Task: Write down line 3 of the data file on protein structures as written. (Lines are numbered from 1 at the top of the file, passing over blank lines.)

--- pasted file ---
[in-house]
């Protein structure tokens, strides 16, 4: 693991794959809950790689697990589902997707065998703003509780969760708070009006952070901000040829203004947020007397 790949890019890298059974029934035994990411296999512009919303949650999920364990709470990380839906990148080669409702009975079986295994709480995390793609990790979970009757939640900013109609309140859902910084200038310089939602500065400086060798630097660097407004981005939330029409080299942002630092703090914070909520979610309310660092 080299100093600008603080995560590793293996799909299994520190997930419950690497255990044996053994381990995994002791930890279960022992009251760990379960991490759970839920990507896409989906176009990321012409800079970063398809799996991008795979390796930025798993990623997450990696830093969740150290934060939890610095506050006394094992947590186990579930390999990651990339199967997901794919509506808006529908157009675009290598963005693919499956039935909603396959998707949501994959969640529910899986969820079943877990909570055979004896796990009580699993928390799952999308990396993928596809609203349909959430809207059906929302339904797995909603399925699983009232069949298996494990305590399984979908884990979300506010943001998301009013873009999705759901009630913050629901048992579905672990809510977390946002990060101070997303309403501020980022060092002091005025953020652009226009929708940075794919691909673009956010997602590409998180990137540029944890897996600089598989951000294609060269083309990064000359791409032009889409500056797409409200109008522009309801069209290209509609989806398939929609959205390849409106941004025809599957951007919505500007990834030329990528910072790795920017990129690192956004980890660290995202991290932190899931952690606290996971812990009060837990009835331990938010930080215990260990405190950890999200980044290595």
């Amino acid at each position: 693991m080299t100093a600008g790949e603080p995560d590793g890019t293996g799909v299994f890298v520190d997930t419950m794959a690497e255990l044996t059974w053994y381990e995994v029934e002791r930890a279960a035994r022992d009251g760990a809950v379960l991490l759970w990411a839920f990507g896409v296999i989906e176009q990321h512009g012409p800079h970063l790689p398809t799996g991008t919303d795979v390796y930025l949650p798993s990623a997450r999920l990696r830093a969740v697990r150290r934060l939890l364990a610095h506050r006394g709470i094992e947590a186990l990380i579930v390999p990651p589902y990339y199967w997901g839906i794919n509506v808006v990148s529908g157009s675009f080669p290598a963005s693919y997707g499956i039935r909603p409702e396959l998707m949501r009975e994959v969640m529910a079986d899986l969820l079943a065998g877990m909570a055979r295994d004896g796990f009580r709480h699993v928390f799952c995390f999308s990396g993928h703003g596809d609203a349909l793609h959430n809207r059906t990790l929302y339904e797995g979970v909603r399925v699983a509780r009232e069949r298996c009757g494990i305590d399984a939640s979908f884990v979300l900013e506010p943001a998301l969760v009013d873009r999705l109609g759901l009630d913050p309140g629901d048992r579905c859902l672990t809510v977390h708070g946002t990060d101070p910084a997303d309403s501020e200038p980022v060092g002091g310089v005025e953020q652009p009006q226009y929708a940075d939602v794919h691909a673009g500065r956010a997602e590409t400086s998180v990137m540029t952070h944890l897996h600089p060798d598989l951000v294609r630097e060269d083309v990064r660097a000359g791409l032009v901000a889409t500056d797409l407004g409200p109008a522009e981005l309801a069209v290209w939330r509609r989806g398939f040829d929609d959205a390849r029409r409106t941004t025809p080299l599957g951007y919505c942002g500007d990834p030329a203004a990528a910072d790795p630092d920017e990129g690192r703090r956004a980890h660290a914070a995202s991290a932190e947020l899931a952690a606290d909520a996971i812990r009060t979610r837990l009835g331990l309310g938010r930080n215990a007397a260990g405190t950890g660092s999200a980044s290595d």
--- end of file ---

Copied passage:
């Amino acid at each position: 693991m080299t100093a600008g790949e603080p995560d590793g890019t293996g799909v299994f890298v520190d997930t419950m794959a690497e255990l044996t059974w053994y381990e995994v029934e002791r930890a279960a035994r022992d009251g760990a809950v379960l991490l759970w990411a839920f990507g896409v296999i989906e176009q990321h512009g012409p800079h970063l790689p398809t799996g991008t919303d795979v390796y930025l949650p798993s990623a997450r999920l990696r830093a969740v697990r150290r934060l939890l364990a610095h506050r006394g709470i094992e947590a186990l990380i579930v390999p990651p589902y990339y199967w997901g839906i794919n509506v808006v990148s529908g157009s675009f080669p290598a963005s693919y997707g499956i039935r909603p409702e396959l998707m949501r009975e994959v969640m529910a079986d899986l969820l079943a065998g877990m909570a055979r295994d004896g796990f009580r709480h699993v928390f799952c995390f999308s990396g993928h703003g596809d609203a349909l793609h959430n809207r059906t990790l929302y339904e797995g979970v909603r399925v699983a509780r009232e069949r298996c009757g494990i305590d399984a939640s979908f884990v979300l900013e506010p943001a998301l969760v009013d873009r999705l109609g759901l009630d913050p309140g629901d048992r579905c859902l672990t809510v977390h708070g946002t990060d101070p910084a997303d309403s501020e200038p980022v060092g002091g310089v005025e953020q652009p009006q226009y929708a940075d939602v794919h691909a673009g500065r956010a997602e590409t400086s998180v990137m540029t952070h944890l897996h600089p060798d598989l951000v294609r630097e060269d083309v990064r660097a000359g791409l032009v901000a889409t500056d797409l407004g409200p109008a522009e981005l309801a069209v290209w939330r509609r989806g398939f040829d929609d959205a390849r029409r409106t941004t025809p080299l599957g951007y919505c942002g500007d990834p030329a203004a990528a910072d790795p630092d920017e990129g690192r703090r956004a980890h660290a914070a995202s991290a932190e947020l899931a952690a606290d909520a996971i812990r009060t979610r837990l009835g331990l309310g938010r930080n215990a007397a260990g405190t950890g660092s999200a980044s290595d």